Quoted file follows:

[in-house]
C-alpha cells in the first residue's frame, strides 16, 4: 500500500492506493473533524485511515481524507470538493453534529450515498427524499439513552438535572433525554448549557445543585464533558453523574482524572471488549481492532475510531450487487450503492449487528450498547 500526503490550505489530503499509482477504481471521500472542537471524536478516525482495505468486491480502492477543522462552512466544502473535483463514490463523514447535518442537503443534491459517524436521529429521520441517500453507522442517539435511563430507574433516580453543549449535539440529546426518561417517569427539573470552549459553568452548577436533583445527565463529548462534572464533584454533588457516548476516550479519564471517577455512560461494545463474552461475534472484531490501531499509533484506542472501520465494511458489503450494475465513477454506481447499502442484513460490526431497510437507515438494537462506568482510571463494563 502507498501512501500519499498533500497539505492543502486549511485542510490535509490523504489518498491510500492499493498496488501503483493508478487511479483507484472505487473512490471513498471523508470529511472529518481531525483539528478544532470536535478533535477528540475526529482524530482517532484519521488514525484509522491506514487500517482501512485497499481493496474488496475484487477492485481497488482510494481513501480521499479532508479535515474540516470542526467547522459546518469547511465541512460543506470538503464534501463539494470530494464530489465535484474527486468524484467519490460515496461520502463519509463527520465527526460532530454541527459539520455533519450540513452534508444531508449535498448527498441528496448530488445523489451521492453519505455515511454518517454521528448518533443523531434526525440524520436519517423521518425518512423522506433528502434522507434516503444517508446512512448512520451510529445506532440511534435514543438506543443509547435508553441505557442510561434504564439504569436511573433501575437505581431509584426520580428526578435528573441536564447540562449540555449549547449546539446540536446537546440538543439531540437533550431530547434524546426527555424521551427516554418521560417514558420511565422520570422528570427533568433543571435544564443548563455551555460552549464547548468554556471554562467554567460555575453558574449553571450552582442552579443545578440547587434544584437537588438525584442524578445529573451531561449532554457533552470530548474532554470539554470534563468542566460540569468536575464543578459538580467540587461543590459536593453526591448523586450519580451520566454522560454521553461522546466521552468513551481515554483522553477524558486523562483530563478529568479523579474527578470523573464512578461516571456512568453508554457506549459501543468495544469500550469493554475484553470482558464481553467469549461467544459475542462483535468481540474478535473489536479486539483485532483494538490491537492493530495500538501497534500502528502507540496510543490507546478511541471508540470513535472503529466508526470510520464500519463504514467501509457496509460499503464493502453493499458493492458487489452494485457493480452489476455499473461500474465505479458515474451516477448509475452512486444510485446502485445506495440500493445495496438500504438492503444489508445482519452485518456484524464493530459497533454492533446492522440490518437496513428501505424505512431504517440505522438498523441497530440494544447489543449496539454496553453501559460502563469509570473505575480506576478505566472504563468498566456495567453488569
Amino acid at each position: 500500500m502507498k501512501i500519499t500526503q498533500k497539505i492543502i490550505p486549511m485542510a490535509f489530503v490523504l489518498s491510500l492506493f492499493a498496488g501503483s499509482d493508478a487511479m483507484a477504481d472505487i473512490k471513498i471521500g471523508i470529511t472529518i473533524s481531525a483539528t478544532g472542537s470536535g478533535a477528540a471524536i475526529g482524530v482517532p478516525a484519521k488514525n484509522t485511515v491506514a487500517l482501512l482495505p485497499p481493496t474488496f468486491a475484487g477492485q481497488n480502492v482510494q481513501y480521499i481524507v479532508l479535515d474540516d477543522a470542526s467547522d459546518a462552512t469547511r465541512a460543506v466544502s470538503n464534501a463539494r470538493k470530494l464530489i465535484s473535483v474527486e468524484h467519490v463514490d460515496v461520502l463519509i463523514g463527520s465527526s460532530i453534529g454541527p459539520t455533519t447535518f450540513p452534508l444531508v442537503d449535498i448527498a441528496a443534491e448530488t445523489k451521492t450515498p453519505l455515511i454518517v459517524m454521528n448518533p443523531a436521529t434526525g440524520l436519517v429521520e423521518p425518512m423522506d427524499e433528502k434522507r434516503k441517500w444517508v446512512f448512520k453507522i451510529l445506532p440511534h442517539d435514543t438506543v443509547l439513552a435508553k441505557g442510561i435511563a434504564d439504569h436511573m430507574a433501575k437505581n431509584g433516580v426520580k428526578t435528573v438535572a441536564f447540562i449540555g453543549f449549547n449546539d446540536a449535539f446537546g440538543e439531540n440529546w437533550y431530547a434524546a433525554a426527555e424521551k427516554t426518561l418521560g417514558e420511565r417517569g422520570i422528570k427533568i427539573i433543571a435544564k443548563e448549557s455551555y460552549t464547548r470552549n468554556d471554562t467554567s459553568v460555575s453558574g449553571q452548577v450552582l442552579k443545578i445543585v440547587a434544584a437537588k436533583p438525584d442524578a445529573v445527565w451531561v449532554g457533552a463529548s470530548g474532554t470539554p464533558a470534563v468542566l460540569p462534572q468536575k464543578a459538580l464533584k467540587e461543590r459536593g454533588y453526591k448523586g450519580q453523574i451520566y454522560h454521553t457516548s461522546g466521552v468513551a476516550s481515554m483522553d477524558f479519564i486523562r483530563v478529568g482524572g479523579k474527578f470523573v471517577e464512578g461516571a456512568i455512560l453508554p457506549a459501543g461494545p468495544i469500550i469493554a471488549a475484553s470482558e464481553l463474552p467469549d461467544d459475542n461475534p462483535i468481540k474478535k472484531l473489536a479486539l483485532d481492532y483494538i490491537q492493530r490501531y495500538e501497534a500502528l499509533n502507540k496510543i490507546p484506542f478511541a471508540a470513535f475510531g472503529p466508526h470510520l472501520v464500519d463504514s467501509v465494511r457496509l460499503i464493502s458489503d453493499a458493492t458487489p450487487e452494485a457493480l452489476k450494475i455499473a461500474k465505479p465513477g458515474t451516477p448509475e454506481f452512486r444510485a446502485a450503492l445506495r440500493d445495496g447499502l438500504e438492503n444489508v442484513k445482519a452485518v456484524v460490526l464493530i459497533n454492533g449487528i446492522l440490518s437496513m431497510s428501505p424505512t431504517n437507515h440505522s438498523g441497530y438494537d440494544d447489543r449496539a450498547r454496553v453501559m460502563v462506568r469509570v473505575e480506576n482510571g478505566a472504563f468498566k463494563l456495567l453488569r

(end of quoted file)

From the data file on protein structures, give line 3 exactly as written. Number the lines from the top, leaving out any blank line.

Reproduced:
Amino acid at each position: 500500500m502507498k501512501i500519499t500526503q498533500k497539505i492543502i490550505p486549511m485542510a490535509f489530503v490523504l489518498s491510500l492506493f492499493a498496488g501503483s499509482d493508478a487511479m483507484a477504481d472505487i473512490k471513498i471521500g471523508i470529511t472529518i473533524s481531525a483539528t478544532g472542537s470536535g478533535a477528540a471524536i475526529g482524530v482517532p478516525a484519521k488514525n484509522t485511515v491506514a487500517l482501512l482495505p485497499p481493496t474488496f468486491a475484487g477492485q481497488n480502492v482510494q481513501y480521499i481524507v479532508l479535515d474540516d477543522a470542526s467547522d459546518a462552512t469547511r465541512a460543506v466544502s470538503n464534501a463539494r470538493k470530494l464530489i465535484s473535483v474527486e468524484h467519490v463514490d460515496v461520502l463519509i463523514g463527520s465527526s460532530i453534529g454541527p459539520t455533519t447535518f450540513p452534508l444531508v442537503d449535498i448527498a441528496a443534491e448530488t445523489k451521492t450515498p453519505l455515511i454518517v459517524m454521528n448518533p443523531a436521529t434526525g440524520l436519517v429521520e423521518p425518512m423522506d427524499e433528502k434522507r434516503k441517500w444517508v446512512f448512520k453507522i451510529l445506532p440511534h442517539d435514543t438506543v443509547l439513552a435508553k441505557g442510561i435511563a434504564d439504569h436511573m430507574a433501575k437505581n431509584g433516580v426520580k428526578t435528573v438535572a441536564f447540562i449540555g453543549f449549547n449546539d446540536a449535539f446537546g440538543e439531540n440529546w437533550y431530547a434524546a433525554a426527555e424521551k427516554t426518561l418521560g417514558e420511565r417517569g422520570i422528570k427533568i427539573i433543571a435544564k443548563e448549557s455551555y460552549t464547548r470552549n468554556d471554562t467554567s459553568v460555575s453558574g449553571q452548577v450552582l442552579k443545578i445543585v440547587a434544584a437537588k436533583p438525584d442524578a445529573v445527565w451531561v449532554g457533552a463529548s470530548g474532554t470539554p464533558a470534563v468542566l460540569p462534572q468536575k464543578a459538580l464533584k467540587e461543590r459536593g454533588y453526591k448523586g450519580q453523574i451520566y454522560h454521553t457516548s461522546g466521552v468513551a476516550s481515554m483522553d477524558f479519564i486523562r483530563v478529568g482524572g479523579k474527578f470523573v471517577e464512578g461516571a456512568i455512560l453508554p457506549a459501543g461494545p468495544i469500550i469493554a471488549a475484553s470482558e464481553l463474552p467469549d461467544d459475542n461475534p462483535i468481540k474478535k472484531l473489536a479486539l483485532d481492532y483494538i490491537q492493530r490501531y495500538e501497534a500502528l499509533n502507540k496510543i490507546p484506542f478511541a471508540a470513535f475510531g472503529p466508526h470510520l472501520v464500519d463504514s467501509v465494511r457496509l460499503i464493502s458489503d453493499a458493492t458487489p450487487e452494485a457493480l452489476k450494475i455499473a461500474k465505479p465513477g458515474t451516477p448509475e454506481f452512486r444510485a446502485a450503492l445506495r440500493d445495496g447499502l438500504e438492503n444489508v442484513k445482519a452485518v456484524v460490526l464493530i459497533n454492533g449487528i446492522l440490518s437496513m431497510s428501505p424505512t431504517n437507515h440505522s438498523g441497530y438494537d440494544d447489543r449496539a450498547r454496553v453501559m460502563v462506568r469509570v473505575e480506576n482510571g478505566a472504563f468498566k463494563l456495567l453488569r